lunes, 18 de febrero de 2008

The Agribusiness World Today

Ken Shwedel
Investigador de Agronegocios, Rabobank, México
17 - 21 de Febrero de 2008

The World

Running the labyrinth of socially responsible eating:
A recent commentary in pointed to the problem that consumer face trying to consume ethically – sourced cocoa. The problem, though, goes far beyond just cocoa, having the potential to impact on the entire food industry. Surveys leave little doubt that consumers worry about how farmers are treated in the developing world. In the U.K., for example, the Department for Environment, Rural and Food Affairs found that over 50 percent of consumers would “try not to buy products whose ethics they disagree with… [And] 45 percent said they would be prepared to pay more for ethically – sourced food.” Where the problem lays is that with companies wanting to demonstrate to consumers that they are ‘ethical’ there are now a “number of schemes” in the market. Frequently, they are company sponsored programs or initiatives, with each one being somewhat different from the other. While there is no need to doubt companies’ sincerity and ethical concerns often the programs are not independently regulated or supervised. The result is that consumers are becoming confused. While it appears that consumers have yet to become cynical, the writing is on the wall. The food industry will have to develop industry-wide initiatives and/or companies promote third party supervision.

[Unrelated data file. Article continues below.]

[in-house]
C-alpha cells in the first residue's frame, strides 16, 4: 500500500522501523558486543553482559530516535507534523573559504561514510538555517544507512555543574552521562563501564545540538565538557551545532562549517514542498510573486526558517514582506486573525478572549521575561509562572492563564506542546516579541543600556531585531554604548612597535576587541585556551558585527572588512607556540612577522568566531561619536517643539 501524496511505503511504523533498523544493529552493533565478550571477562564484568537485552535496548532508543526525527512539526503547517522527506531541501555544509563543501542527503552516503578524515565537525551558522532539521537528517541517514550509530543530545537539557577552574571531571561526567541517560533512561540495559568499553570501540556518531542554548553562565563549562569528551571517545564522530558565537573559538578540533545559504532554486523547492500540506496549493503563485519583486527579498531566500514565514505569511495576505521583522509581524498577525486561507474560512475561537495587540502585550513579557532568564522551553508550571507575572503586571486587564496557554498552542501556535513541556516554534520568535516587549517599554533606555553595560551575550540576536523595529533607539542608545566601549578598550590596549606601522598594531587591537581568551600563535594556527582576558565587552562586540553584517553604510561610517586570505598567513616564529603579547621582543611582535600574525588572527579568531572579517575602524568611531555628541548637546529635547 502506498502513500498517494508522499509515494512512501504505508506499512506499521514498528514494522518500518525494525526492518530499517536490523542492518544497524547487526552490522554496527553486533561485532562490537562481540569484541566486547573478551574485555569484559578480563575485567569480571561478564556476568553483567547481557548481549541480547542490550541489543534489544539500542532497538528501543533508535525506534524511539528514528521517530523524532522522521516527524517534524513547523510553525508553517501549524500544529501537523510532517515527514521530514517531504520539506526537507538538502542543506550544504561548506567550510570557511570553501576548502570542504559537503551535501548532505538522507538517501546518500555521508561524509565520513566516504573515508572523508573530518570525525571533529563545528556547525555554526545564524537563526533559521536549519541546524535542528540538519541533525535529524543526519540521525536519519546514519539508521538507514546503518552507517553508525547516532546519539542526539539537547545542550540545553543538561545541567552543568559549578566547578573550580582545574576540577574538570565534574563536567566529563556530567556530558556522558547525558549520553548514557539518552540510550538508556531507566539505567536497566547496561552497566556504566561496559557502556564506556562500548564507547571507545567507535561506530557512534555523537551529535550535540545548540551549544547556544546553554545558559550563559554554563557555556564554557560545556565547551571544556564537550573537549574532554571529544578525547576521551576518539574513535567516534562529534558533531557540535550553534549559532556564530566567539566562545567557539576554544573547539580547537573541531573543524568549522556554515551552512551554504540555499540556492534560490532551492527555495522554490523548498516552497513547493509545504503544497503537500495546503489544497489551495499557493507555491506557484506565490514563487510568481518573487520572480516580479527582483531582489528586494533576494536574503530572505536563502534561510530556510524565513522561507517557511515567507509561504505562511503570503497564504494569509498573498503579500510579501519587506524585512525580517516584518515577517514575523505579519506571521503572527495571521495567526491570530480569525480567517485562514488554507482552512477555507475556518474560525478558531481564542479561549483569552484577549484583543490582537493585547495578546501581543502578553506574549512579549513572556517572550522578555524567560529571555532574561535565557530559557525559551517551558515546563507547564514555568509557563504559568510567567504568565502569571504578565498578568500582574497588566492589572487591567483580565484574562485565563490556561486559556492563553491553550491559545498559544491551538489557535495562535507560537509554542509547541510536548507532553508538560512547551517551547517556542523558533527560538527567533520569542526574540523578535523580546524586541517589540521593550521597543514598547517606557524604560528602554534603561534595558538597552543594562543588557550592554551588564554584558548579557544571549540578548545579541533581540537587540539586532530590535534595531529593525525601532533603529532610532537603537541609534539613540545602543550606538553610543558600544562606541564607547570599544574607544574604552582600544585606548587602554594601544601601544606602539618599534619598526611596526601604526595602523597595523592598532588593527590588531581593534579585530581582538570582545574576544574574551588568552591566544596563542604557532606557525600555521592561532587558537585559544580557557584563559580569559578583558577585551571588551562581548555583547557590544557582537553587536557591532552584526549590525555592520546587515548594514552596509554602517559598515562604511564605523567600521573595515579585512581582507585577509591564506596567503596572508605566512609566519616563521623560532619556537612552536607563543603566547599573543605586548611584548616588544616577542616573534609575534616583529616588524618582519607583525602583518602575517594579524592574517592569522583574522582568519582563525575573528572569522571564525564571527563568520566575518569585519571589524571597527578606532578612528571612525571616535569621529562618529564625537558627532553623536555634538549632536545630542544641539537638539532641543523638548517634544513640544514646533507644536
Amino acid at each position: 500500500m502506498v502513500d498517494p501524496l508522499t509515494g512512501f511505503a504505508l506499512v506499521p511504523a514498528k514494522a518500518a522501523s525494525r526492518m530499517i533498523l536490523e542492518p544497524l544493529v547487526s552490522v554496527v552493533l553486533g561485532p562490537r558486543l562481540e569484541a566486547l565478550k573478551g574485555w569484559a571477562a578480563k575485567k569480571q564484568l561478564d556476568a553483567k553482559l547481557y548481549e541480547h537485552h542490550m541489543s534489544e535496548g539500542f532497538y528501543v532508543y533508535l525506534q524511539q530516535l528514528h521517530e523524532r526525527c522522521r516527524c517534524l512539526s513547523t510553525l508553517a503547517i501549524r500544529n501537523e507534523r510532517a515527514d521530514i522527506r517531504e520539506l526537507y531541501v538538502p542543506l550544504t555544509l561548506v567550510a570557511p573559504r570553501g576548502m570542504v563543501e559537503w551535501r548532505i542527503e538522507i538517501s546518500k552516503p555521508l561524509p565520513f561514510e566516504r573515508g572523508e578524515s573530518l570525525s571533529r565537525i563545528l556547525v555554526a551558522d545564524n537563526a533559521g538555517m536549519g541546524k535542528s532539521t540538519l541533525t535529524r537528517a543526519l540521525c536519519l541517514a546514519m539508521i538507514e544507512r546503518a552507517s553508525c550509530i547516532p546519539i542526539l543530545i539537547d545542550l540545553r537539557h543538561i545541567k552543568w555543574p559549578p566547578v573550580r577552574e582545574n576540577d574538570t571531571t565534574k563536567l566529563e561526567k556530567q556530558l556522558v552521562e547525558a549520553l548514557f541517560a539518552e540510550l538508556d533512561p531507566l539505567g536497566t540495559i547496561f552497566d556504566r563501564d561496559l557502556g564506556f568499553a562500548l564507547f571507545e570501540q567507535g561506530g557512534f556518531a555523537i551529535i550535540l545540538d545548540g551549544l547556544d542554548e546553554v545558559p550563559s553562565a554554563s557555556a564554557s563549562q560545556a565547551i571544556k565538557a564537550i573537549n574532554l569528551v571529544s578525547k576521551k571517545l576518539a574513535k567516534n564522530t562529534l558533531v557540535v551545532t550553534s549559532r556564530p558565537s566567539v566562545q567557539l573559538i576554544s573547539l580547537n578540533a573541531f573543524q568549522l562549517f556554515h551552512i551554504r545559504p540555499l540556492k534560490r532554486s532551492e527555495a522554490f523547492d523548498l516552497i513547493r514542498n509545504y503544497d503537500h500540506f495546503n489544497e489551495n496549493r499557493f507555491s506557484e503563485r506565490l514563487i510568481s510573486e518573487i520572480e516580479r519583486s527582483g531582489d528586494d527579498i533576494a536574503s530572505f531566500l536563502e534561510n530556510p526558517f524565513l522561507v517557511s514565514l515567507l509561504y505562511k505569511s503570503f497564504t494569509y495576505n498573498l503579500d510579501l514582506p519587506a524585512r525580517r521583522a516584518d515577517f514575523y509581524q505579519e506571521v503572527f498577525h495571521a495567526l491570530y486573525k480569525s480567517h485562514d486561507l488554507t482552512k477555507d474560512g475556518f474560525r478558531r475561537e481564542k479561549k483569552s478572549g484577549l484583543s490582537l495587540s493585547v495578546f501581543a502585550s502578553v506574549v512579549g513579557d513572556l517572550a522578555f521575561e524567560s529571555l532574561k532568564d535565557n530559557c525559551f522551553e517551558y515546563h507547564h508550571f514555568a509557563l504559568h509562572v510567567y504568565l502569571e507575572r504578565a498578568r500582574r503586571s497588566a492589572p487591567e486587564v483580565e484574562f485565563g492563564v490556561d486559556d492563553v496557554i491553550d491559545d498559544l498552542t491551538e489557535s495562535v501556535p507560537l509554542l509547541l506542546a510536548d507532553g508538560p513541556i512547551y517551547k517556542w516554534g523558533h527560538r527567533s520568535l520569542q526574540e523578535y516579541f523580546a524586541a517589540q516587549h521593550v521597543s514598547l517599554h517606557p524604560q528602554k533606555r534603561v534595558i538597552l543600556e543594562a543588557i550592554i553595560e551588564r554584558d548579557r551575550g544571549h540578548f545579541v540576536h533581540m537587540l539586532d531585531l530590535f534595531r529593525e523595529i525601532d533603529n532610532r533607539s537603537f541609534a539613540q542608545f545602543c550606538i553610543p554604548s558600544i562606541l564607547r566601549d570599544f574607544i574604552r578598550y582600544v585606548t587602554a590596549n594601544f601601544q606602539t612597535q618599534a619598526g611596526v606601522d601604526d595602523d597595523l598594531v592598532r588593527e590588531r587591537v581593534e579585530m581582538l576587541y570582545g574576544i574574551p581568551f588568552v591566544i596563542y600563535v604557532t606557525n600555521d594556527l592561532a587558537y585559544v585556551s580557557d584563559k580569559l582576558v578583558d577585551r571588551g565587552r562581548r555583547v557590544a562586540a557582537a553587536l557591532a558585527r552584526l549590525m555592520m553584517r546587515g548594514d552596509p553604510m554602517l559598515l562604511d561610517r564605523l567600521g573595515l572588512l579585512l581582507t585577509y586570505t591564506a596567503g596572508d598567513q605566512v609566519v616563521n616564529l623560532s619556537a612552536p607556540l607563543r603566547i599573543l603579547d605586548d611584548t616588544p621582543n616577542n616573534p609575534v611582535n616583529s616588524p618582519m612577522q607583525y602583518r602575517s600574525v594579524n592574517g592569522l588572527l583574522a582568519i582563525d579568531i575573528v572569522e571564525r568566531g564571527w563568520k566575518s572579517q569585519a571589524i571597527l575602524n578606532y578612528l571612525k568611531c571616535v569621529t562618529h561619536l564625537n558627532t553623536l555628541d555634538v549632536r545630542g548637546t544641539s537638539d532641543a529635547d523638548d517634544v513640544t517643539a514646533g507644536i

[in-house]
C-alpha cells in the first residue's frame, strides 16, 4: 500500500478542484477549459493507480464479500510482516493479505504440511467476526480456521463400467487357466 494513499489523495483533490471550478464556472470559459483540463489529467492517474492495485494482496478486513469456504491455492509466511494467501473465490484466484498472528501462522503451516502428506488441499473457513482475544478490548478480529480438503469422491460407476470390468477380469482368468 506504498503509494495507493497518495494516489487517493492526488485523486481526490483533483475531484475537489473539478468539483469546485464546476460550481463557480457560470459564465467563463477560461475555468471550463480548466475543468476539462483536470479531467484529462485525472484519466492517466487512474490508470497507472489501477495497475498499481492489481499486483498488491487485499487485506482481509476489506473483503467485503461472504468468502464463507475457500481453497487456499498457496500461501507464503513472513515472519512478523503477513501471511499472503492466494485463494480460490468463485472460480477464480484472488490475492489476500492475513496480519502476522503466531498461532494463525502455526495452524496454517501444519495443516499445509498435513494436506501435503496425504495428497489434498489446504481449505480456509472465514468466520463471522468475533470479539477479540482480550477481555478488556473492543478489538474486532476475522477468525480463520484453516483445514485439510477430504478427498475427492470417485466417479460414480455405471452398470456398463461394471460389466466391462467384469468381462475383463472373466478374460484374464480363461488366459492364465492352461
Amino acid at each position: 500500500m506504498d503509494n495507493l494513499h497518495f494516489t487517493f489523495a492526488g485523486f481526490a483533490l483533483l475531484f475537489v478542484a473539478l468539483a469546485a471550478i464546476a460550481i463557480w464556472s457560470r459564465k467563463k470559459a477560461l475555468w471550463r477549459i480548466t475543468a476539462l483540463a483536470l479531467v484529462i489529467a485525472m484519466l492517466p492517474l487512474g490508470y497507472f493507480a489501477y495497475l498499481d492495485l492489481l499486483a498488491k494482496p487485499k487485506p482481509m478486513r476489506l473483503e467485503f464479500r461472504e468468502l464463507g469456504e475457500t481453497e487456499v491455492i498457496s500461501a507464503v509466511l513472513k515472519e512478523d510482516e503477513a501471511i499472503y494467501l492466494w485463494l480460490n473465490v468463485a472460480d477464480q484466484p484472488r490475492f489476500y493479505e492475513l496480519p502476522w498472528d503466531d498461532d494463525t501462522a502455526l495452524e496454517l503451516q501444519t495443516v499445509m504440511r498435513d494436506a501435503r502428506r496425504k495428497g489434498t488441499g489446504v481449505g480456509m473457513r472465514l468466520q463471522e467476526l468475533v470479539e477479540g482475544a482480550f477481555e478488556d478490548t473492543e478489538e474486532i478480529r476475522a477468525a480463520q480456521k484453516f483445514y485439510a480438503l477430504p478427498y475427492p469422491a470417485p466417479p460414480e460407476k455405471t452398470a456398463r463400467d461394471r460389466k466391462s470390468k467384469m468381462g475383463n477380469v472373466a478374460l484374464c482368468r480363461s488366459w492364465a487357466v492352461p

Meat from happier animals:
Last week we were talking about the UK’s Co-operative Group decision to no longer sell caged eggs. Now in the U.S. Safeway, one of that country’s largest supermarket chains says that they “will elevate animal welfare as a priority when buying meat and eggs.” Particularly they will source more non-caged eggs, poultry from “producers that use ’controlled-atmosphere stunning’” and pork from “sources that are phasing out gestation crates to confine sows”. There are questions as to whether there are enough producers to supply in sufficient quantities at this time. Nevertheless, it does suggest that there will be pressure on the animal protein industry to seriously look at the way they operate.


Lots of corn:
Last week data began to circulate showing that imports of corn and powdered milk during January of this year were significantly above those during January 2007. The volume of corn imports, for example, was some 20 times higher than last year. This increase is being used as an argument to justify the need to renegotiate the NAFTA, alleging that the surge in imports is the result of the opening of the border and that it foreshadows a flood of imports during the rest of the year. Looking closer at data on trade flows show that typically in December imports surge, reflecting both the end of the calendar year quota allocation and fiscal planning strategies. Because of the December surge and government quota policies, in January imports levels fall drastically. Last year, in anticipation of the elimination of quotas under the NAFTA as well as the implicit tax penalties related to 2007 inventory levels in the transition to the new fiscal regime (IETU), imports that would have been realized in December were pushed forward to January. Rather than suggest that the NAFTA will flood the Mexican market, what January imports indicate is that NAFTA will result in a rationalization of imports, representing a savings for agribusinesses. Regarding international trade in 2008, interestingly, projections are for a contraction in the overall level of to corn and sorghum imports.

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